Facebook is reaching out to emerging markets where it hasn't made much of an imprint -- and it's working.
The world's largest social network announced on Sunday that it has more than 100 million monthly users for its Facebook For Every Phone, a streamlined app for non-smartphones. The app was designed to work on more than 3,000 feature phones, which are low-end cell phones that don't have the compute power of smartphones.
"Today, millions of people in developing markets like India, Indonesia and the Philippines are relying on this technology to connect with Facebook, without having to purchase a smartphone," wrote Ran Makavy, Facebook growth manager in a blog post. "This is an important milestone for us. Facebook's mission is to make the world more open and connected, and Facebook For Every Phone enables people around the globe to connect to the people and things they care about most, no matter what kind of mobile device they use."
Facebook has reported that it has more than 1 billion worldwide users, or one out of seven people on the planet. However, Facebook CEO and co-founder Mark Zuckerberg has said that the social network can do more.
Facebook, which is laser focused on drawing in mobile users, wants to connect the whole world. To do that, the social network needs to reach out to people in developing countries who aren't using the latest iPhone or Android system.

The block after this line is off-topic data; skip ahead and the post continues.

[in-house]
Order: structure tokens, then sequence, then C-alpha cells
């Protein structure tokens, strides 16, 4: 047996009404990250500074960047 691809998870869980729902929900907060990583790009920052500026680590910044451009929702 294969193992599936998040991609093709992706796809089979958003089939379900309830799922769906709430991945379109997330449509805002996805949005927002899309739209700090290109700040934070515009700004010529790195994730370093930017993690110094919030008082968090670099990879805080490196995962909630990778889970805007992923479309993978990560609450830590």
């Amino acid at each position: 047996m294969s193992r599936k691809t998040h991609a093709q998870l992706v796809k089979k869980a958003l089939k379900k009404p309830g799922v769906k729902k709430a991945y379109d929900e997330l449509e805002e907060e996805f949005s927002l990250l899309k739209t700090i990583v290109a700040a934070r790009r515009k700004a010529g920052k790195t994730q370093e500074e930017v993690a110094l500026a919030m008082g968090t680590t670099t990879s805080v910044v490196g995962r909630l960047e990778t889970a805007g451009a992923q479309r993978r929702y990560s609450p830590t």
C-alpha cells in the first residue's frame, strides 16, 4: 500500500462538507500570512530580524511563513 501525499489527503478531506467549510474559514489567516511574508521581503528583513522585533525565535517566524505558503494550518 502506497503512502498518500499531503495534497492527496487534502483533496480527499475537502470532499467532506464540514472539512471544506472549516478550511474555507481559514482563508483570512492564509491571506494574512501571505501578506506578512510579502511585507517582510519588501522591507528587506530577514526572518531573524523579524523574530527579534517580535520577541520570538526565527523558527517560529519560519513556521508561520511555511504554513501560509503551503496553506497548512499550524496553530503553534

"Going after developing markets is a smart move for Facebook," said Dan Olds, an analyst with The Gabriel Consulting Group. "This is a huge market with vast numbers of people. With it, Facebook gets access to these potential users and brings them into the Facebook fold early. For Facebook, it gives them the opportunity to sell ads geared to these folks."
The Facebook for Every Phone app includes well-known Facebook features like the News Feed, Messenger and Photos. It also is designed to make it easy for users to create a new account and find their online friends.
Facebook noted that the app is optimized to use less data than other Java apps and mobile sites, making it more affordable to use. "We also have partnerships with mobile operators around the world to offer free or discounted data access to Facebook For Every Phone," added Makavy.
He also said it's working just as company execs had hoped.
"In just two years, Facebook For Every Phone has successfully put Facebook into the hands of millions of people around the world with limited access to the Internet, giving them the power to connect and share," Makavy said.
For many people in developing countries, the new Facebook app could be their only Web portal, Olds said.
"Facebook need to make sure that it can be used on any device possible - even dumb phones," he added. "Facebook knows which phones are using Facebook for Every Phone, right? So they'll be able to target specific ads that best fit that market in that geography. Whenever you have a unique way to reach a market, that's valuable no matter what."
This article, In Facebook's quest to connect the world, app reaches emerging markets, was originally published at Computerworld.com.
Sharon Gaudin covers the Internet and Web 2.0, emerging technologies, and desktop and laptop chips for Computerworld. Follow Sharon on Twitter at @sgaudin, on Google+ or subscribe to Sharon's RSS feed. Her email address is firstname.lastname@example.org.
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